Diarrhea and vomiting can last for 3 to 8 days. Children may stop eating and drinking while they are sick.
Is rotavirus serious?
Rotavirus can be very harmful. Diarrhea, vomiting, and fever can cause a loss of body fluids. This leads to dehydration, which can be very dangerous, especially for babies and young children. Some children need an IV (needle in their vein) in the hospital to replace lost fluids.
How does rotavirus spread?
Rotavirus commonly spreads in families, hospitals, and childcare centers.
People who are infected with rotavirus shed the virus in their stool (poop). If you get rotavirus particles in your mouth, you can get sick. This can happen if you
- Touch contaminated objects or surfaces then put your fingers in your mouth
- Put your unwashed hands that are contaminated with poop into your mouth
- Eat contaminated food
Rotavirus can survive on objects for several days. It is very difficult to stop its spread just by hand washing or disinfecting surfaces. The best way to protect young children from rotavirus is to get them vaccinated.
Rotavirus vaccine Side Effects
Medically reviewed by Drugs.com. Last updated on Nov 9, 2018.
- Side Effects
For the Consumer
Applies to rotavirus vaccine: oral powder for suspension, oral suspension
Along with its needed effects, rotavirus vaccine may cause some unwanted effects. Although not all of these side effects may occur, if they do occur they may need medical attention.
Check with your doctor or nurse immediately if any of the following side effects occur while taking rotavirus vaccine:
- muscle aches
- nausea and vomiting
- pain or cramping in the abdomen or stomach
- sore throat
- stuffy or runny nose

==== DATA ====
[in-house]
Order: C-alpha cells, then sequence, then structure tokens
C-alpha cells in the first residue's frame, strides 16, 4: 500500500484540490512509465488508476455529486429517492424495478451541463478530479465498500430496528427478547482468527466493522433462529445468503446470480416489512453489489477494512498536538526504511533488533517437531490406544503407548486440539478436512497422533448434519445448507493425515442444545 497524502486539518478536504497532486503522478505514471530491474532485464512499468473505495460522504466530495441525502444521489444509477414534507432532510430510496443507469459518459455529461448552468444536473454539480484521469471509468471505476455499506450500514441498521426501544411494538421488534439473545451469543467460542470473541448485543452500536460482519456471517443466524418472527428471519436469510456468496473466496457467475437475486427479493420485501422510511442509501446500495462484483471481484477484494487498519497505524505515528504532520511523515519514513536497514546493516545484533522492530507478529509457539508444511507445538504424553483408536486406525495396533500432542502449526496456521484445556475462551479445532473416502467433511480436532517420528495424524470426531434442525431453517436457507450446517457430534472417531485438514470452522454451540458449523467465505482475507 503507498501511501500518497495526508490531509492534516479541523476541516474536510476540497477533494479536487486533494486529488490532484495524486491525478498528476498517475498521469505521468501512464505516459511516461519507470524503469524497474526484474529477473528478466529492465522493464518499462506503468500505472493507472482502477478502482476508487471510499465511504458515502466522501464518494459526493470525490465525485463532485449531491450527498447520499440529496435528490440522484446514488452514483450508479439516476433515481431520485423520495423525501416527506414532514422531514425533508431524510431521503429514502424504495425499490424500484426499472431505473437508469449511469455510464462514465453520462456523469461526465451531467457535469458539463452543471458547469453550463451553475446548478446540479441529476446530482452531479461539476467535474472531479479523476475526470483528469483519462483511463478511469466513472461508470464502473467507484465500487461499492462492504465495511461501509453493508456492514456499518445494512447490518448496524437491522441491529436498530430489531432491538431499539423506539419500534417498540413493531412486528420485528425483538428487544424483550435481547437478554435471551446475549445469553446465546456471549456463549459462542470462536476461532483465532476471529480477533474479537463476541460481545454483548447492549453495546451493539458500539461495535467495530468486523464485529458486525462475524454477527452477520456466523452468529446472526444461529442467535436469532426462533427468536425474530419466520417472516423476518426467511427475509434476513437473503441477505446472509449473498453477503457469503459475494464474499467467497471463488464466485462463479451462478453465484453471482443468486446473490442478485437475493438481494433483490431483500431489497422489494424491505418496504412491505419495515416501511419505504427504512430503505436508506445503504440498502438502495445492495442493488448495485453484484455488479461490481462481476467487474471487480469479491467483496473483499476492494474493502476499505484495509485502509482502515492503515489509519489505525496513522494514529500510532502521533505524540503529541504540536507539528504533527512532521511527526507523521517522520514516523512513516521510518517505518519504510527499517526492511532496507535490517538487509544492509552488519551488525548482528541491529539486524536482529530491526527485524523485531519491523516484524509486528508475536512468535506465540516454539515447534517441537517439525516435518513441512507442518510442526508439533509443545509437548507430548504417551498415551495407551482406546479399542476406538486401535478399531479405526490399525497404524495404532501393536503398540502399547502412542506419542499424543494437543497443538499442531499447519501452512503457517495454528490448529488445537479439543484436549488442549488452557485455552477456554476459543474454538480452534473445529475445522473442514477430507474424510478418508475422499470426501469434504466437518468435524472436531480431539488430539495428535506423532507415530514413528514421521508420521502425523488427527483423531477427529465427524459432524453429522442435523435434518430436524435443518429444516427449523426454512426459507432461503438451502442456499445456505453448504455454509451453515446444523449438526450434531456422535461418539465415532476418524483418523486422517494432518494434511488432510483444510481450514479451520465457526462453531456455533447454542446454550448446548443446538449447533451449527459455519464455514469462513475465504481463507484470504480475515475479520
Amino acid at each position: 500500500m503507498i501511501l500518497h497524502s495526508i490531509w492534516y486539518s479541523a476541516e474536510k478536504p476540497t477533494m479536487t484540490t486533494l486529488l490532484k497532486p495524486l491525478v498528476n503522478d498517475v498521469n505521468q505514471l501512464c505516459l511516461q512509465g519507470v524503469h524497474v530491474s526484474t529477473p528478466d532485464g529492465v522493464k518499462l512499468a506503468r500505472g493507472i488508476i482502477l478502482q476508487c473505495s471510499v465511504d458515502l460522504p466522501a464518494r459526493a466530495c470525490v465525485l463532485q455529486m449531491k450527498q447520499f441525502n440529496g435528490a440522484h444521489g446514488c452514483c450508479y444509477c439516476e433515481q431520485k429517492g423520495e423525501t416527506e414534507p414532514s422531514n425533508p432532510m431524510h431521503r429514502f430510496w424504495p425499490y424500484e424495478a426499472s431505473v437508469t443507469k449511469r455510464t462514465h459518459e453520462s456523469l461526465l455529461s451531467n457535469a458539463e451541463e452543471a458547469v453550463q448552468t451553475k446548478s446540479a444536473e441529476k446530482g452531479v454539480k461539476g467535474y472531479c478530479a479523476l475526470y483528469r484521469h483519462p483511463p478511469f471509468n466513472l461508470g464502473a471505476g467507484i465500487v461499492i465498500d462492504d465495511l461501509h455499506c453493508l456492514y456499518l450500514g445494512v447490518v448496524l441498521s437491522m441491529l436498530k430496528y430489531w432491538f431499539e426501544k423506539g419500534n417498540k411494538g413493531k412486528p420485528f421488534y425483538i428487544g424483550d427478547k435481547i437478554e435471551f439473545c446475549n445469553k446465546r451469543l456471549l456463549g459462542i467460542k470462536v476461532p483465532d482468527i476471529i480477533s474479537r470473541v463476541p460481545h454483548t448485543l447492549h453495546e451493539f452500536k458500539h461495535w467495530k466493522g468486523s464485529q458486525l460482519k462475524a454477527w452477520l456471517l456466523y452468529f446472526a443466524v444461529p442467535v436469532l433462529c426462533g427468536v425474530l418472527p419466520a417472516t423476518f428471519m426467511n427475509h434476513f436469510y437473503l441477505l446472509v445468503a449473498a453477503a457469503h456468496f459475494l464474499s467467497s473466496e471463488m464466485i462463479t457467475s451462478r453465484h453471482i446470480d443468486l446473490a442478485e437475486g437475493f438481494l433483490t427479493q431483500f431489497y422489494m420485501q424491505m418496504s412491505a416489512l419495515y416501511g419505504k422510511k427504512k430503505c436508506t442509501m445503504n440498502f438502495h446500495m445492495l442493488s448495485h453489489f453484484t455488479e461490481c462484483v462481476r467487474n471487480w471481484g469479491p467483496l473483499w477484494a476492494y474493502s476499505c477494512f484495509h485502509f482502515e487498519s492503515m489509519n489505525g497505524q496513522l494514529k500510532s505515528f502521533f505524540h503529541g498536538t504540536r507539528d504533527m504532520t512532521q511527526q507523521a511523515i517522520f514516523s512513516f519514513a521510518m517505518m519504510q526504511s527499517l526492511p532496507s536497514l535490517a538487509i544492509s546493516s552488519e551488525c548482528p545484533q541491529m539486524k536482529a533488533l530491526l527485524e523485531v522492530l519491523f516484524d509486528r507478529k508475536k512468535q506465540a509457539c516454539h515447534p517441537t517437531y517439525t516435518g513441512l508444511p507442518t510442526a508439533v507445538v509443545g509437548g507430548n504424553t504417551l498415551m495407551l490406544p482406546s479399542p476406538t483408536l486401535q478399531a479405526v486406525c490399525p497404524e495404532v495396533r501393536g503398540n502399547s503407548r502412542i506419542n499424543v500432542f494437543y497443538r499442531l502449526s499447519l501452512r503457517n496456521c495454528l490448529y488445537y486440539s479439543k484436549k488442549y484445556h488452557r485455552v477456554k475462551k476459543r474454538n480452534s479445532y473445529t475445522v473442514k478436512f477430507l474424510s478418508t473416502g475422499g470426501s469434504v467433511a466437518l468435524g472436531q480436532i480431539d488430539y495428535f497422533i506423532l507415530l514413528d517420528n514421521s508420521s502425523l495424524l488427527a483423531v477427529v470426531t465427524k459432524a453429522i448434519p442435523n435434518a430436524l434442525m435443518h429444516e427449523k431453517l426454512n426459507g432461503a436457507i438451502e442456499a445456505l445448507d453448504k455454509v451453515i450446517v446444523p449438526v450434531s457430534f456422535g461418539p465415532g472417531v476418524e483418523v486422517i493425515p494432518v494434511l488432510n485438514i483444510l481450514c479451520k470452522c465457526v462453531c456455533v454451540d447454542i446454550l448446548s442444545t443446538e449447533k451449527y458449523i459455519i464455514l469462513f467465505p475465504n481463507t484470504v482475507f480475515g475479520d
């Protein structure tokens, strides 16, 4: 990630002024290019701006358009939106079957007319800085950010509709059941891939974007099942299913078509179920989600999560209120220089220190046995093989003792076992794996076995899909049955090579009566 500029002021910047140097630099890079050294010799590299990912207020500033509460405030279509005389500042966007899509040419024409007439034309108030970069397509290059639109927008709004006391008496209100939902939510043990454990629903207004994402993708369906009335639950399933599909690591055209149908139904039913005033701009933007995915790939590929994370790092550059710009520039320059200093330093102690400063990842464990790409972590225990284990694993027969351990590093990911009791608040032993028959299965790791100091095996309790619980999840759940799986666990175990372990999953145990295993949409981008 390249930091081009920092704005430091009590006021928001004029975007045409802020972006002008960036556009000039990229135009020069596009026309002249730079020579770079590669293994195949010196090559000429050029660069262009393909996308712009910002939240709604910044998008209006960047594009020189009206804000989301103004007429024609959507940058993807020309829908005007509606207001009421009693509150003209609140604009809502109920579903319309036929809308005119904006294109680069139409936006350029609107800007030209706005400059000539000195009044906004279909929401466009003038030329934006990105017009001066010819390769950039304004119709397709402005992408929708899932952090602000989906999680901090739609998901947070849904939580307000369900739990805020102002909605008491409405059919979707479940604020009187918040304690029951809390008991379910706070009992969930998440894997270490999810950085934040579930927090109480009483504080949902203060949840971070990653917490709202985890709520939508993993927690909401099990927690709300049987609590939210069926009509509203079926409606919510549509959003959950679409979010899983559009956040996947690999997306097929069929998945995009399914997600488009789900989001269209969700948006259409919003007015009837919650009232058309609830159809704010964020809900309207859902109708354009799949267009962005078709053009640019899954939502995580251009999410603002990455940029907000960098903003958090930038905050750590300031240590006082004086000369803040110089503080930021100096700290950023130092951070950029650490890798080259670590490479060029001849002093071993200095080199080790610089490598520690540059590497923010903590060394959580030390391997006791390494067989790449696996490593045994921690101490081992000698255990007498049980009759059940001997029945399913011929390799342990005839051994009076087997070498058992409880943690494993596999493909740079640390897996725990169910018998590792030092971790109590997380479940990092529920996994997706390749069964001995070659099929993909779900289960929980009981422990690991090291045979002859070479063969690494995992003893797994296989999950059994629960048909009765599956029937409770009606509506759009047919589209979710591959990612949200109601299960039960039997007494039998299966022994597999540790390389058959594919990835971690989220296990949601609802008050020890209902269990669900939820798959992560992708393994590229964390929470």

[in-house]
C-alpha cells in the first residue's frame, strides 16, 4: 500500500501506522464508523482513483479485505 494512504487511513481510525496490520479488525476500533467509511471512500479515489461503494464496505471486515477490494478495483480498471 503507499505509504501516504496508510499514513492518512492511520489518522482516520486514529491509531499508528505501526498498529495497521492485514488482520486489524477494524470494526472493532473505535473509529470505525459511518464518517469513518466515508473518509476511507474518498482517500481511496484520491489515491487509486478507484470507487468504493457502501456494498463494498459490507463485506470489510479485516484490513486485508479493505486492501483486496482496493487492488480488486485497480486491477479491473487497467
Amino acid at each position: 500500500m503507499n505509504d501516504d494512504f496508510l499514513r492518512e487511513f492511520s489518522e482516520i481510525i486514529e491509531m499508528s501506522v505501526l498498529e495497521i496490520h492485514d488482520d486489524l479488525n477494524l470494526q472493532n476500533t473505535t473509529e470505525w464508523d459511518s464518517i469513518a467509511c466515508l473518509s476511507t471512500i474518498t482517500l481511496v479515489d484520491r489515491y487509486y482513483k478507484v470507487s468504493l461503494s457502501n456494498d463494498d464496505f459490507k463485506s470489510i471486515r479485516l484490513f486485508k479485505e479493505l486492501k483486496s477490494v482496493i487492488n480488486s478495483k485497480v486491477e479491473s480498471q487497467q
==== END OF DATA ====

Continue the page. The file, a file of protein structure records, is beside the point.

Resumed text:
- unusual tiredness or weakness
- difficulty with breathing
- noisy breathing
- shortness of breath
- tightness in the chest
- Black, tarry stools
- decreased urination
- dry mouth
- increase in heart rate
- loss of appetite
- rapid breathing
- sunken eyes
- unusual tiredness or weakness
- wrinkled skin
Incidence not known
- Blood in the urine
- bloody nose
- heavier menstrual periods
- pinpoint red spots on the skin
- red eyes
- red mouth
- skin rash
- swollen glands
- swollen hands and feet
- unusual bleeding or bruising
Some side effects of rotavirus vaccine may occur that usually do not need medical attention. These side effects may go away during treatment as your body adjusts to the medicine. Also, your health care professional may be able to tell you about ways to prevent or reduce some of these side effects. Check with your health care professional if any of the following side effects continue or are bothersome or if you have any questions about them:
- Crying, fussiness, or irritability
- runny nose
- excess air or gas in the stomach or intestines
- full feeling
- passing gas
Incidence not known
- Hives or welts
- redness of the skin
- skin rash
For Healthcare Professionals